Additionally, the applicator tip according to the present invention may comprise multiple parts, with at least one part comprising the initiator. For example, the component comprising the initiator may be fabricated separately from the other component(s) of the applicator tip and assembled prior to attachment to the applicator container.
The applicator tip may also be in the form of a nozzle for atomizing liquid polymerizable and/or cross-linkable materials. Conical, flat spray or condensed stream nozzles are suitable.
The applicator tip according to the present invention may be utilized in manual or automated applications. For example, manual methods of application may include utilization of hand-held devices such as syringes, adhesive guns, pipettes, eyedroppers and the like. Automated application processes include injection molding and robotic painting/sealing/adhering.
The applicator tip and the applicator container may also be an integral unit. The unit may be preformed as a single piece and charged with polymerizable and/or cross-linkable material. After application of material from the applicator container, the unit may be discarded. Additionally, such an integral applicator tip/applicator container unit may be fashioned to provide the capability of recharging the unit with new material as a multiple use device.
The applicator tip may be composed of any of a variety of materials including polymerized materials such as plastics, foams, rubber, thermosets, films or membranes. Additionally, the applicator tip may be composed of materials such as metal, glass, paper, ceramics, cardboard and the like. The applicator tip material may be porous, absorbent or adsorbent in nature to enhance and facilitate loading of the initiator on or within the applicator tip. For example, the applicator tip may be composed of a material having random pores, a honey-comb material, a material having a woven pattern, etc. The degree of porosity will depend on the materials being used.
The applicator tip according to the present invention, where it connects to the applicator container, may have an elongated tubular portion, out of which the mixed polymerizing and/or cross-linking material is expelled. A portion of the applicator tip which is immediately downstream of the applicator container is advantageously porous in order to avoid a sharp pressure drop and ensure a constant mixed ratio profile. The structure can preferably trap any barriers or materials used to separate multiple components within the applicator container. Thus, any such barriers will not clog the device.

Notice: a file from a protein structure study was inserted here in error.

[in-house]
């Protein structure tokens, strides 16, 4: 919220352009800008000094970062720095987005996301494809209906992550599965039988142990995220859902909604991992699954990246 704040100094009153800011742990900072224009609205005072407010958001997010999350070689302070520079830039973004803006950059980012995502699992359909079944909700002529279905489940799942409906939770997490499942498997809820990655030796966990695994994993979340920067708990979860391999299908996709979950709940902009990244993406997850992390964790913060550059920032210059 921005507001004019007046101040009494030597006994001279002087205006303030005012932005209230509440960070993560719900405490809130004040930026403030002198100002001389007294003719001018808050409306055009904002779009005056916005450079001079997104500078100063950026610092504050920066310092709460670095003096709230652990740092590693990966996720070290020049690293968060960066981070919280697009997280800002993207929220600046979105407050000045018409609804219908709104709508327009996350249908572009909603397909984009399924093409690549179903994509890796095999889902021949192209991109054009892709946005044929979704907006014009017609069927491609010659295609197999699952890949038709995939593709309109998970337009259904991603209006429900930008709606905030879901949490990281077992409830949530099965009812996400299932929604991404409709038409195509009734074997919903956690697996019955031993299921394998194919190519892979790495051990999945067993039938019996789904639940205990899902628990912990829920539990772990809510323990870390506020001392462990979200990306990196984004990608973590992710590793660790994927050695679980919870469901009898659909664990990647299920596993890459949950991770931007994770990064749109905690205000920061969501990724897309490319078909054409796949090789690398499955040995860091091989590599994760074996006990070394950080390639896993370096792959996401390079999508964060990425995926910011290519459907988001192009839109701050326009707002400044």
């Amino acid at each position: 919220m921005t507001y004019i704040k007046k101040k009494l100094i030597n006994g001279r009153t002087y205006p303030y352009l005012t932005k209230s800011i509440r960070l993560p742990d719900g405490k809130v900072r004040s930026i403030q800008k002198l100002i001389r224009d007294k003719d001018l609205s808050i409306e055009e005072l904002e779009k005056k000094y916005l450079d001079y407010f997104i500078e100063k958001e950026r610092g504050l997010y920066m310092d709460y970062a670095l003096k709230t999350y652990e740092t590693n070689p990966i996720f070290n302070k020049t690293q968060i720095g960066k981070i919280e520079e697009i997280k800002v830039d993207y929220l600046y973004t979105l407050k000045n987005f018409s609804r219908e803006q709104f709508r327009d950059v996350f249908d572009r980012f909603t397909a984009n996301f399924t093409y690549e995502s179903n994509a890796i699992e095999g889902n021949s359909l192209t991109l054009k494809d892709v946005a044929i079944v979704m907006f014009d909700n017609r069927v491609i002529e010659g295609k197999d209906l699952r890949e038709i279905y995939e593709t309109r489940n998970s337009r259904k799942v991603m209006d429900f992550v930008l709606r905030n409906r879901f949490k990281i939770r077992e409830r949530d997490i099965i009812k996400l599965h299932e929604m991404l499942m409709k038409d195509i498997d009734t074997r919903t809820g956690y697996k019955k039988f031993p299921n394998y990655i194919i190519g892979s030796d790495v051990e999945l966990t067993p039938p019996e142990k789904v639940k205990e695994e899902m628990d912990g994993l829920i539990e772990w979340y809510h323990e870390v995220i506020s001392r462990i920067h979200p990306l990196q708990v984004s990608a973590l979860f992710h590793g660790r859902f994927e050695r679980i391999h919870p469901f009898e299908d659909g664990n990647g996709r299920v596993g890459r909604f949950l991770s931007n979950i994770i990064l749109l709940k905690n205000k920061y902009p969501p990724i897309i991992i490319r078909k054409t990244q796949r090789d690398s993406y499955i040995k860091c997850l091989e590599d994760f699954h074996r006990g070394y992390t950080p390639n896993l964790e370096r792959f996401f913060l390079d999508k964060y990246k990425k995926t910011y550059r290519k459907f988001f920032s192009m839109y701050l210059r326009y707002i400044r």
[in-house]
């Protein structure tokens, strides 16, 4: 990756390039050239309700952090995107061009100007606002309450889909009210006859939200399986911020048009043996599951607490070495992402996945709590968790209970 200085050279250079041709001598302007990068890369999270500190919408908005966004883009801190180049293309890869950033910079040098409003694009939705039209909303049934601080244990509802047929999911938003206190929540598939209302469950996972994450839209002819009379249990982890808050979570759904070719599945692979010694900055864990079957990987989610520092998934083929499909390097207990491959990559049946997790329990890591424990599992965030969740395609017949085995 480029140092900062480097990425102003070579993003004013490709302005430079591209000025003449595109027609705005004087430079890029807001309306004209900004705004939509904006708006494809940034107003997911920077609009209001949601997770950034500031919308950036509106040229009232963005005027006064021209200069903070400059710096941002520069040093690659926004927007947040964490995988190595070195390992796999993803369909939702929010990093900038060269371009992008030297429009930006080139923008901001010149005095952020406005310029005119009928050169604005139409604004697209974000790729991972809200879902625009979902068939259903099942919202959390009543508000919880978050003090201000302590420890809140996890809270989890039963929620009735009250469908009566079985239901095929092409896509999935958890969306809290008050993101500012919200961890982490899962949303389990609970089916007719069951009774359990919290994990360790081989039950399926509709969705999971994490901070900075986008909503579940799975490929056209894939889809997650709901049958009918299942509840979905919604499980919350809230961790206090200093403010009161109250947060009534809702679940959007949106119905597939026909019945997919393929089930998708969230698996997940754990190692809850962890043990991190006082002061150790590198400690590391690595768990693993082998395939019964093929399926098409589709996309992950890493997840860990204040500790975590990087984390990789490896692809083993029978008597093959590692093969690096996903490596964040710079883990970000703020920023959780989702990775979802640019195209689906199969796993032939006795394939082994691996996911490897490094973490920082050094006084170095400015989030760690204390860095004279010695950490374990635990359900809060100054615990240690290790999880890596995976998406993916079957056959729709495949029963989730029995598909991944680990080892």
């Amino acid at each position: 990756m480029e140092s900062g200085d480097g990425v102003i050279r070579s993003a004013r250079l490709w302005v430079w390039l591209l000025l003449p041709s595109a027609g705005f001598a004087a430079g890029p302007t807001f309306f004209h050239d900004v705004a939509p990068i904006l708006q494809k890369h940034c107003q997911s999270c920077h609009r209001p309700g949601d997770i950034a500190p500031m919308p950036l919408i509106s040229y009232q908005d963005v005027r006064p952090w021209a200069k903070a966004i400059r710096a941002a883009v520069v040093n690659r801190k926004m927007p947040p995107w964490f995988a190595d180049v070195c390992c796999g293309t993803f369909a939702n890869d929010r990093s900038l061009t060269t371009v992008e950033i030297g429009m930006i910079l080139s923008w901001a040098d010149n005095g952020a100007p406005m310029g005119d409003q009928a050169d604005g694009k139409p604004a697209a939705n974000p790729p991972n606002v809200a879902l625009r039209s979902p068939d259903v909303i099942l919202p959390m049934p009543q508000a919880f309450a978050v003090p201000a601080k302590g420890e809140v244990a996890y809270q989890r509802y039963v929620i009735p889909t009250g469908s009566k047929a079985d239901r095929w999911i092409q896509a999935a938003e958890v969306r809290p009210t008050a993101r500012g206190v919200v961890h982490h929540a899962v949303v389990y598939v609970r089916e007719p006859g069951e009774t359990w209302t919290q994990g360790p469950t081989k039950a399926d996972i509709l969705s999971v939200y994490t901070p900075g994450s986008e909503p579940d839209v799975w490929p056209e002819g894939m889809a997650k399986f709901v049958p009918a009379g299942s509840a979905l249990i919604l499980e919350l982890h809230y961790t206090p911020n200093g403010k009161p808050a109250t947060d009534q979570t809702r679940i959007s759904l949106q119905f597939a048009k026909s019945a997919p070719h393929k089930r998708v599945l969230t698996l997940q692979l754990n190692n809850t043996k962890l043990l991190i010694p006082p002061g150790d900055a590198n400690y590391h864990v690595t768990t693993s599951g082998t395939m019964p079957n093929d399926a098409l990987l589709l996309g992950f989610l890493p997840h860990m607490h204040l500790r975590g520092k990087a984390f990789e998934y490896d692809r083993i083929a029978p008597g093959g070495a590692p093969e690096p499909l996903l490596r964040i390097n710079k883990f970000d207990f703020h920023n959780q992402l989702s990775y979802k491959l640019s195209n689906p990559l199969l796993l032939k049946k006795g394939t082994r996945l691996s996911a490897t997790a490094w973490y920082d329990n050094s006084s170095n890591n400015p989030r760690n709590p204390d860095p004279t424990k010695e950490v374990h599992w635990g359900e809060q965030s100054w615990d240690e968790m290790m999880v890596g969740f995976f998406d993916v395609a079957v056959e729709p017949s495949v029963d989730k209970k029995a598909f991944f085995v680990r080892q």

The initiators that initiate polymerization and/or cross-linking of the material may be applied to a surface portion or to the entire surface of the applicator tip, including the interior and the exterior of the tip. Alternatively, the initiator may be coated only on an internal surface of the applicator tip. Preferably, only a portion of the interior of the applicator tip is coated with the initiator.
The initiator on the applicator tip may be in the form of a solid, such as a powder or a solid film, or in the form of a liquid, such as a viscous or paste-like material. The initiator may also include a variety of additives, such as surfactants or emulsifiers. Preferably, the initiator is soluble in the polymerizable and/or cross-linkable material, and/or comprises or is accompanied by at least one surfactant which, in embodiments, helps the initiator co-elute with the polymerizable and/or cross-linkable material. In embodiments, the surfactant may help solubilize the initiator in the polymerizable and/or cross-linkable material.
Particular initiators for particular systems may be readily selected by one of ordinary skill in the art without undue experimentation. Suitable initiators include, but are not limited to, detergent compositions; surfactants: e.g., nonionic surfactants such as polysorbate 20 (e.g., Tween 20™), polysorbate 80 (e.g., Tween 80™) and poloxamers, cationic surfactants such as tetrabutylammonium bromide, anionic surfactants such as sodium tetradecyl sulfate, and amphoteric or zwitterionic surfactants such as dodecyldimethyl(3-sulfopropyl)ammonium hydroxide, inner salt; amines, imines and amides, such as imidazole, tryptamine, urea, arginine and povidine; phosphines, phosphites and phosphonium salts, such as triphenylphosphine and triethyl phosphite; alcohols such as ethylene glycol, methyl gallate, ascorbic acid, tannins and tannic acid; inorganic bases and salts, such as sodium bisulfite, magnesium hydroxide, calcium sulfate and sodium silicate; sulfur compounds such as thiourea and polysulfides; polymeric cyclic ethers such as monensin, nonactin, crown ethers, calixarenes and polymeric epoxides; cyclic and acyclic carbonates, such as diethyl carbonate; phase transfer catalysts such as Aliquat 336; organometallics such as cobalt naphthenate and manganese acetylacetonate; and radical initiators and radicals, such as di-t-butyl peroxide and azobisisobutyronitrile. The polymerizable and/or cross-linkable material may also contain an initiator which is inactive until activated by a catalyst or accelerator (included within the scope of the term "initiator" as used herein) in the applicator tip. For example, monomer containing benzoyl peroxide may be used as a polymerizable material in association with a tip containing an amine accelerator, or monomer containing methyl ethyl ketone peroxide may be used as a polymerizable material in association with a tip containing cobalt naphthenate. Initiators activated by stimulation such as heat and/or light (e.g., ultraviolet or visible light) are also suitable if the tip and/or applicator is appropriately subjected to such stimulation.